The Magpies website proclaims them to be indiefolkrockrevivalist in genre, and since I find that to be a pretty apt description, I’m not going to bother to think up another. True, these guys will rock your face off if given half a chance, but their musicality keeps them from being swept neatly into the “rock” category. More than anything, they are deft storytellers and as such, they neatly sidestep the cliché traps of the indie rock and singer/songwriter genres to create something wholly their own. Between the solid rhythm section, the maniacal genius of Justin Gorski’s piano playing, and the soulful, whiskey-rough edge of Roger Hoover’s vocals, you aren’t given much of a choice but to sit up and pay attention. The Magpies are one of those rare bands that are both musically and lyrically brilliant, and their newest album, Eastern Standard Time showcases this beautifully.
Because the music itself is so immediately likable, it’s easy to enjoy the album immensely without actually stopping to listen to the lyrics, which I did on my first several times through it. When I did start to focus on the lyrics, the experience was akin to being engrossed in a really good book– you come out of it feeling a little dazed at having to return to the real world. [I still haven’t decided if I want to come out of it. I could stay happy in a Magpies daze for a long time.—Cricket]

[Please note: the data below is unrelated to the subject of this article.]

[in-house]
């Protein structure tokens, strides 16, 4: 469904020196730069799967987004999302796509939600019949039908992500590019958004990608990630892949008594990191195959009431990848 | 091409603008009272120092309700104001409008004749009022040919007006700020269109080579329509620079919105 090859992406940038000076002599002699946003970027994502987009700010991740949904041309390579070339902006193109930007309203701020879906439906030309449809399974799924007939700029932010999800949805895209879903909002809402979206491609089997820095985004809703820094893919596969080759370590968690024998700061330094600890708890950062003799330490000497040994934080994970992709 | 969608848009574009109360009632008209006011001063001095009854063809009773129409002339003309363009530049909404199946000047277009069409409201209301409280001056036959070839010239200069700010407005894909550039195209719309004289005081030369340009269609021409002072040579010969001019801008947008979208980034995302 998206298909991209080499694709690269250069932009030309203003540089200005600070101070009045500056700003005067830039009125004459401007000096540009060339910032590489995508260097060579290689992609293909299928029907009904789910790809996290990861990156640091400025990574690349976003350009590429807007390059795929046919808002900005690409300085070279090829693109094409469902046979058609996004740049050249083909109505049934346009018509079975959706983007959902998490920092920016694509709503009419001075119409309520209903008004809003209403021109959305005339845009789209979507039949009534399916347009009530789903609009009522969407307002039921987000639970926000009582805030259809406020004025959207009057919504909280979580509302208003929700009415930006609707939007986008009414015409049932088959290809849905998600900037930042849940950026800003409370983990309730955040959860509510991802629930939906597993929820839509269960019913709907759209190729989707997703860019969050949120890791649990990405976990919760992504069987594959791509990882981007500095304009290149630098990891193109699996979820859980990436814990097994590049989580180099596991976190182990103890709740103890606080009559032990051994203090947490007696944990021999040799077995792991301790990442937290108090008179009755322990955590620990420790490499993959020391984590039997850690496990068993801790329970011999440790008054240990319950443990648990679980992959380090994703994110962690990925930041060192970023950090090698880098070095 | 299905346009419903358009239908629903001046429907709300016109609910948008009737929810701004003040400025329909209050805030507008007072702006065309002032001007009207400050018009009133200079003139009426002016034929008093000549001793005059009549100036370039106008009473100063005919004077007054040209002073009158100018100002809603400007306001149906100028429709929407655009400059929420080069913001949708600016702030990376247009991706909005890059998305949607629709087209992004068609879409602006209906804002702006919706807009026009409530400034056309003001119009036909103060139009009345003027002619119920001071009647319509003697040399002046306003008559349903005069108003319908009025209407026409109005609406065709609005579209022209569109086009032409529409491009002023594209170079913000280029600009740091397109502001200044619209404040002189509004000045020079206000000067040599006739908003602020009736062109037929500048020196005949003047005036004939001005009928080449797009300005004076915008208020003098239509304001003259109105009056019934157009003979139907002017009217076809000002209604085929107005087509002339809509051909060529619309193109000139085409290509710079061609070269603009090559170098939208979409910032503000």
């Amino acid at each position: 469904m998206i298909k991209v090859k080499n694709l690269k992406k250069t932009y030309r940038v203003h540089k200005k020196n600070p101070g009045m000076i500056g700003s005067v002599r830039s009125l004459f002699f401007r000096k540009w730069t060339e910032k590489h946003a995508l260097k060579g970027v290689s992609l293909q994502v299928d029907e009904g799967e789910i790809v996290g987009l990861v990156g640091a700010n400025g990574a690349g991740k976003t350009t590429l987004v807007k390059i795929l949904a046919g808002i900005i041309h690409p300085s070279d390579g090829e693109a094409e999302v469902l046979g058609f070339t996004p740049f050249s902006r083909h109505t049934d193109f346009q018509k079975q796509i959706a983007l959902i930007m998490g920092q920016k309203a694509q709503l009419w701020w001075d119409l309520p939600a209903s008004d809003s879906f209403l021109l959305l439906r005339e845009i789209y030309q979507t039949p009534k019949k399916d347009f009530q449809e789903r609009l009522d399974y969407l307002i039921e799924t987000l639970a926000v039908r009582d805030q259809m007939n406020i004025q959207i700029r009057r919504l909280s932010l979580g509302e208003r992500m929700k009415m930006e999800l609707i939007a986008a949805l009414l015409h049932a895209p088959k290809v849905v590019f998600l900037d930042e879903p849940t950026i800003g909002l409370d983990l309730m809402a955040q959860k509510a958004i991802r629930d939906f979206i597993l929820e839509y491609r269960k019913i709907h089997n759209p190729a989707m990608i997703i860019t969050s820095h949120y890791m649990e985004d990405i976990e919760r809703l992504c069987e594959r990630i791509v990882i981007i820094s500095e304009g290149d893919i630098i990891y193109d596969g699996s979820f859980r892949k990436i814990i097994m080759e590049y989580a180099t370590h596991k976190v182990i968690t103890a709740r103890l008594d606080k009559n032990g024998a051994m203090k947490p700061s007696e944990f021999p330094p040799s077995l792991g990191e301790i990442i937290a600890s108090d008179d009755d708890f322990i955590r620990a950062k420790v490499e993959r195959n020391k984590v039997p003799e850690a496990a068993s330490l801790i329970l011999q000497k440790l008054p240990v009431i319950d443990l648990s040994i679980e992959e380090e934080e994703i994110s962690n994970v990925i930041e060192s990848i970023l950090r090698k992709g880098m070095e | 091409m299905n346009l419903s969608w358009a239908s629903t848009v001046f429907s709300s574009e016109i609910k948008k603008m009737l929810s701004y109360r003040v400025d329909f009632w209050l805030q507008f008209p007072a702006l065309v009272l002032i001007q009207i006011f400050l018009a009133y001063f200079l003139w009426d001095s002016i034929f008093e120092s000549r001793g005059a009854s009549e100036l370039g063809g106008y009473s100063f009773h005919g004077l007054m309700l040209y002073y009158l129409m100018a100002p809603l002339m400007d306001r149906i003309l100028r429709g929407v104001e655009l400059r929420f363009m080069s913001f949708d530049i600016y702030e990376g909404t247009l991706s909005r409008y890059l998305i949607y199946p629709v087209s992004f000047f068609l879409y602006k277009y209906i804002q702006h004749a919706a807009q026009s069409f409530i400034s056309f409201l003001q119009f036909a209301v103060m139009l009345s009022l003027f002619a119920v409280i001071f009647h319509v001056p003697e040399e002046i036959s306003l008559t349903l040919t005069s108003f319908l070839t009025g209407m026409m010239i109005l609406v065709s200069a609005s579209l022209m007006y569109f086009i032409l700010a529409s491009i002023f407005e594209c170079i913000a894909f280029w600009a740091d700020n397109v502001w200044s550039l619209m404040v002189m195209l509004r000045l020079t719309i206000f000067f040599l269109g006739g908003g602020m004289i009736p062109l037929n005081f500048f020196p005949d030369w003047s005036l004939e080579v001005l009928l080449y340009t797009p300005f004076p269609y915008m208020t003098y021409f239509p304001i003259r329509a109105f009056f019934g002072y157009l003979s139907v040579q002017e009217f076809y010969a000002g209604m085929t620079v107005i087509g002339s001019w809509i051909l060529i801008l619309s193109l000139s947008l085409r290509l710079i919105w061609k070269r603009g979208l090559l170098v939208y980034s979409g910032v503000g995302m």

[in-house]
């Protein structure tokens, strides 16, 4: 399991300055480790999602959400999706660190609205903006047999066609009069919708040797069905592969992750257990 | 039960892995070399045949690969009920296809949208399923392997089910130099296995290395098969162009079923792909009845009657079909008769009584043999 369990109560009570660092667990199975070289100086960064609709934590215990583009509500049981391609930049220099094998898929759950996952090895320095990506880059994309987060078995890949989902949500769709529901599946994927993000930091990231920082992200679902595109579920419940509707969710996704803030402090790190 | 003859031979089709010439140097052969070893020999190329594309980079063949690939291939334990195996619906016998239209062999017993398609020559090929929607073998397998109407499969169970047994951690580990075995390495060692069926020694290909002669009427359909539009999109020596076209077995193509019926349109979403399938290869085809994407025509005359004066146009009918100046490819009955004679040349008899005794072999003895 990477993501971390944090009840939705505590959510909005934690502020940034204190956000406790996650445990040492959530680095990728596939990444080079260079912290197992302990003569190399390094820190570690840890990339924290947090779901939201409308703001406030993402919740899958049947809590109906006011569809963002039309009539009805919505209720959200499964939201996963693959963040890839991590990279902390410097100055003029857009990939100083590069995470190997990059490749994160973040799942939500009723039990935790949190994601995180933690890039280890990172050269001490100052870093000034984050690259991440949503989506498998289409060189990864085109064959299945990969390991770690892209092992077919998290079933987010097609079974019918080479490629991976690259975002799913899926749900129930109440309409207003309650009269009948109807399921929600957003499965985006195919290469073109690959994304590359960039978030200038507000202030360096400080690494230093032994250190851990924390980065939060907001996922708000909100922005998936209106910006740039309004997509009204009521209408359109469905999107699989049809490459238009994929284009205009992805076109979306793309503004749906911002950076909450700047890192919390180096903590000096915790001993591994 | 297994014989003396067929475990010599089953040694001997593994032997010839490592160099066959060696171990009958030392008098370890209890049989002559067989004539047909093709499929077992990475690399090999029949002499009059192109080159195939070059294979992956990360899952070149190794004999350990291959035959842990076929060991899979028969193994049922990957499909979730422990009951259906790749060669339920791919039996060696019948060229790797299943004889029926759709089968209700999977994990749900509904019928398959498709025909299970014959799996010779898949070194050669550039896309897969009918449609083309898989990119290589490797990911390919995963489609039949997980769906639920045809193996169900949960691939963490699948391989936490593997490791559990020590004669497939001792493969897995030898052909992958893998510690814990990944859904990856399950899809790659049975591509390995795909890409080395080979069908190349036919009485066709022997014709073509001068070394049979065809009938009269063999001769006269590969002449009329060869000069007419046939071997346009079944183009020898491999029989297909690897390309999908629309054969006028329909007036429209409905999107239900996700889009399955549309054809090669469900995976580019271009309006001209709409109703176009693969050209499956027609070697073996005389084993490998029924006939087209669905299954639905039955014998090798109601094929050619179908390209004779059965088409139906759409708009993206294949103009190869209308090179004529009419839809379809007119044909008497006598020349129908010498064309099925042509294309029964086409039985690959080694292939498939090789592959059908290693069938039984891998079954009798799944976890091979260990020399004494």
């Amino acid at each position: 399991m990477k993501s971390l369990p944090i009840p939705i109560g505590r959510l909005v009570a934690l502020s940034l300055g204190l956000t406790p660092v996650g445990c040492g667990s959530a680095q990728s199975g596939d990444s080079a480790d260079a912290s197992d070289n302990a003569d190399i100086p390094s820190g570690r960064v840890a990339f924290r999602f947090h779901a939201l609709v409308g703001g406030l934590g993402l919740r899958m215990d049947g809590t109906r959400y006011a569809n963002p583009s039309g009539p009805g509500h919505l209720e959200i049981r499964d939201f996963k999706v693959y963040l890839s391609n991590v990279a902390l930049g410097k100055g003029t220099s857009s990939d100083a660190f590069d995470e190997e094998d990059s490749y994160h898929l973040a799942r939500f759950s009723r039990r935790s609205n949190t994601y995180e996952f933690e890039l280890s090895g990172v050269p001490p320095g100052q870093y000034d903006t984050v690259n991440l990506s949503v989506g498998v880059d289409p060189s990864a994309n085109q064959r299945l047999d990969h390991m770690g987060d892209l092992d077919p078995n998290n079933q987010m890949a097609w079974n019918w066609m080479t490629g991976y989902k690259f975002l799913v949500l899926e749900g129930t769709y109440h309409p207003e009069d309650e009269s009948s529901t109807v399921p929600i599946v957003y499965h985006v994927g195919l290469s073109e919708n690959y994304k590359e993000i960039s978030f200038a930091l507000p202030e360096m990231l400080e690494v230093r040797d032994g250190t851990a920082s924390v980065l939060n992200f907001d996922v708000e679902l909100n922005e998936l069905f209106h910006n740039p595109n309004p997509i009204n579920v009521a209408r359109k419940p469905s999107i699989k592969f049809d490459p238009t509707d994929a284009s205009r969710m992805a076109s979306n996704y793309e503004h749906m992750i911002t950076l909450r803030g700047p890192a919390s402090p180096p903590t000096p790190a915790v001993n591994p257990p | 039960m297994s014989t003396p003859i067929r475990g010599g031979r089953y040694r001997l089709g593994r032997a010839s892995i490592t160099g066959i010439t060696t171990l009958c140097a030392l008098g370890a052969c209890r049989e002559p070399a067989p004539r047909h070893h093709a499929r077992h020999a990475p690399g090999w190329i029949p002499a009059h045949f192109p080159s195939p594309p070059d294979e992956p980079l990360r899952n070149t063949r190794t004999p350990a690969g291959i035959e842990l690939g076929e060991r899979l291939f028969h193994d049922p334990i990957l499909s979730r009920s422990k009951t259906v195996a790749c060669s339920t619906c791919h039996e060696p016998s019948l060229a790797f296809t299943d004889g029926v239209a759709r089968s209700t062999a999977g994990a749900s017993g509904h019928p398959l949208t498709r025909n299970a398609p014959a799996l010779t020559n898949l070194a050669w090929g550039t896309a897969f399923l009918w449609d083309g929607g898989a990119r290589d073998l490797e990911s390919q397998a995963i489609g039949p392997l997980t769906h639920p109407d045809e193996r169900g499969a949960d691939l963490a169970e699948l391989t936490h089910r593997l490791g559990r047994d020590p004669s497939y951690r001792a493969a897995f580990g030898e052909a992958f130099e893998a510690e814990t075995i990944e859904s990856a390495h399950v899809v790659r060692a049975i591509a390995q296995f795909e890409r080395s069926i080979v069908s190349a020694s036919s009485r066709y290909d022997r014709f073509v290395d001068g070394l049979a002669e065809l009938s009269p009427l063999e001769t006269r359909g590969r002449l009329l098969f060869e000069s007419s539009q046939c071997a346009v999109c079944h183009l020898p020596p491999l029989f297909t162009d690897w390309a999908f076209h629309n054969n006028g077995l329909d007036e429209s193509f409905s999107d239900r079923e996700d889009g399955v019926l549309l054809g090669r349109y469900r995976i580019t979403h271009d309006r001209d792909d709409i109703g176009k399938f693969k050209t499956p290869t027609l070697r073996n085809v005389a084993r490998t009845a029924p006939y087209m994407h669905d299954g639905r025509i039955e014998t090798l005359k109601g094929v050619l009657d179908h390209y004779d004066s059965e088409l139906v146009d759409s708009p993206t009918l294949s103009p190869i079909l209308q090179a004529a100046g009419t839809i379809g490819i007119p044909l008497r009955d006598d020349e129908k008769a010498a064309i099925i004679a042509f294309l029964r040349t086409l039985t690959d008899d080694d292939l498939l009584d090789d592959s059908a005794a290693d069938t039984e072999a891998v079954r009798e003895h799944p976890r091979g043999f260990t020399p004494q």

Each song tells its own story, the full and complex sound coupled with concise, well-crafted lyrics serve to create vivid mental images to go along with the musical narrative with little effort on the listener’s part. As with any good collection of short stories, there are layers of subtext and themes throughout the album that are sure to please the more active listener. (I’m not going to lie, this album appeals to my inner English major in a serious way. I have notes here about the story structures and the intense desire to write a five-paragraph essay… It’s fantastic!)